Despite Democrats becoming more liberal in recent decades, they are often very reluctant to describe themselves as such. In new research analyzing the contents of candidates’ televised political advertising Jacob Neiheisel investigates the effectiveness of whether or not calling a Democrat a ‘liberal’ reduces voters’ support for them. He finds that in presidential elections, such anti-liberal rhetoric has no effect, but those running for the US Senate are unable to escape the negative trappings associated with the liberal label.
Politics has grown more polarized in the United States over the past several decades. Whether driven by elites in government or by the demands of the masses, one thing is clear: Democrats at all levels have become more consistently liberal in their policy views while Republicans have moved in a more conservative direction on matters of public policy. This relationship holds across a host of different social and political issues.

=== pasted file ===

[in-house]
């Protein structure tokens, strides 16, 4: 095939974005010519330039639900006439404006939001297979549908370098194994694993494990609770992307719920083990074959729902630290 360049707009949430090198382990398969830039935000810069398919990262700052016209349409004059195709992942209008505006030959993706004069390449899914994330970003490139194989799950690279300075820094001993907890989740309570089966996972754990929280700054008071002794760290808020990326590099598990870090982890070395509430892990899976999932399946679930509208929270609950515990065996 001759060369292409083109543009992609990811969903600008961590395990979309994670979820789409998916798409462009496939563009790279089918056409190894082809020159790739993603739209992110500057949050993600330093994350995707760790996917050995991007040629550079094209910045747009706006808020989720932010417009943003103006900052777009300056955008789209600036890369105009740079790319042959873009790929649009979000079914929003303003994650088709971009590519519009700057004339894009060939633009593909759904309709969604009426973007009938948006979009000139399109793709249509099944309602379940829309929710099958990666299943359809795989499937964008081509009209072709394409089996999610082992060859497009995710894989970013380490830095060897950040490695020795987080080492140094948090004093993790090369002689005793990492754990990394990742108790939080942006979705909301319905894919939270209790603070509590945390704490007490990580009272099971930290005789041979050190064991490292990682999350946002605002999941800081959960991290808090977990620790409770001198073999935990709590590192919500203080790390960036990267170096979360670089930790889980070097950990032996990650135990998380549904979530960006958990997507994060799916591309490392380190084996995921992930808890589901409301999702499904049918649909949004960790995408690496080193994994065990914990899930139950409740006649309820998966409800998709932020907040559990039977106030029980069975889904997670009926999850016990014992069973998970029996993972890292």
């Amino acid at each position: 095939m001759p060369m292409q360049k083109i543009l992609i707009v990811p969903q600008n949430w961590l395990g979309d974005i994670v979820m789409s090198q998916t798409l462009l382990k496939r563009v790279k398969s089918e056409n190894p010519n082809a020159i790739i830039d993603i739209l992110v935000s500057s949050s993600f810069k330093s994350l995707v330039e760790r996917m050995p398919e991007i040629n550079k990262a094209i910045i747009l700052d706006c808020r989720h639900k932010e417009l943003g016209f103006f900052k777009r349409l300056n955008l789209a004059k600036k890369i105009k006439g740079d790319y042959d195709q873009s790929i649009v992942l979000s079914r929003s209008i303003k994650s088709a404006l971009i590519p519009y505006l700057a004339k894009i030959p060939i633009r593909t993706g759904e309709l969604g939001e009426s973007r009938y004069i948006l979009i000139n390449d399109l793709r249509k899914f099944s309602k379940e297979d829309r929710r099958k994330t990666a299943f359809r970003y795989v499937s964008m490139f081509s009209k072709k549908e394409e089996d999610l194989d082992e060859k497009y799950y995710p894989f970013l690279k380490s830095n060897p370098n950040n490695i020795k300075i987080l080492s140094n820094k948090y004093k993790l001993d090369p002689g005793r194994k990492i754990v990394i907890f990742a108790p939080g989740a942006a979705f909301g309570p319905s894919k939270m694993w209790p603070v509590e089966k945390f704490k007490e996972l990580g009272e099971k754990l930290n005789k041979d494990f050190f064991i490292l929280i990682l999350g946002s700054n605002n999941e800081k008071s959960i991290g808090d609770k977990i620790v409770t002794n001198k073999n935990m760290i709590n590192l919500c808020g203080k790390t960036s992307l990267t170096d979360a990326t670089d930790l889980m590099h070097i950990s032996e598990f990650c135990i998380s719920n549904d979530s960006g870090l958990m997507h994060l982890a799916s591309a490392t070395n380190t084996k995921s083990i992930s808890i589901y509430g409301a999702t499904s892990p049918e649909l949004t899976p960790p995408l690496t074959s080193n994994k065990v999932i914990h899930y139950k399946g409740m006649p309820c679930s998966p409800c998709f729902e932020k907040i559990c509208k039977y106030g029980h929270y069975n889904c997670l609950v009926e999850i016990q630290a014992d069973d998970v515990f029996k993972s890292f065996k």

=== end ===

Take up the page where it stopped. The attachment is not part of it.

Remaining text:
When it comes to how Americans describe themselves in ideological terms, though, the polarization of the electorate has been uneven. Republicans adopted the conservative label with some alacrity. Democrats, for their part, have long been reluctant to hew to the liberal label. This asymmetry in self-labeling behavior has been linked with Republican efforts to make “liberal” a dirty word in American political discourse. Media commentators have also credited the “L word” strategy with contributing to the defeat of Democratic presidential hopefuls, and there was much speculation in 2004 about whether being tarred with the liberal label hurt John Kerry at the polls.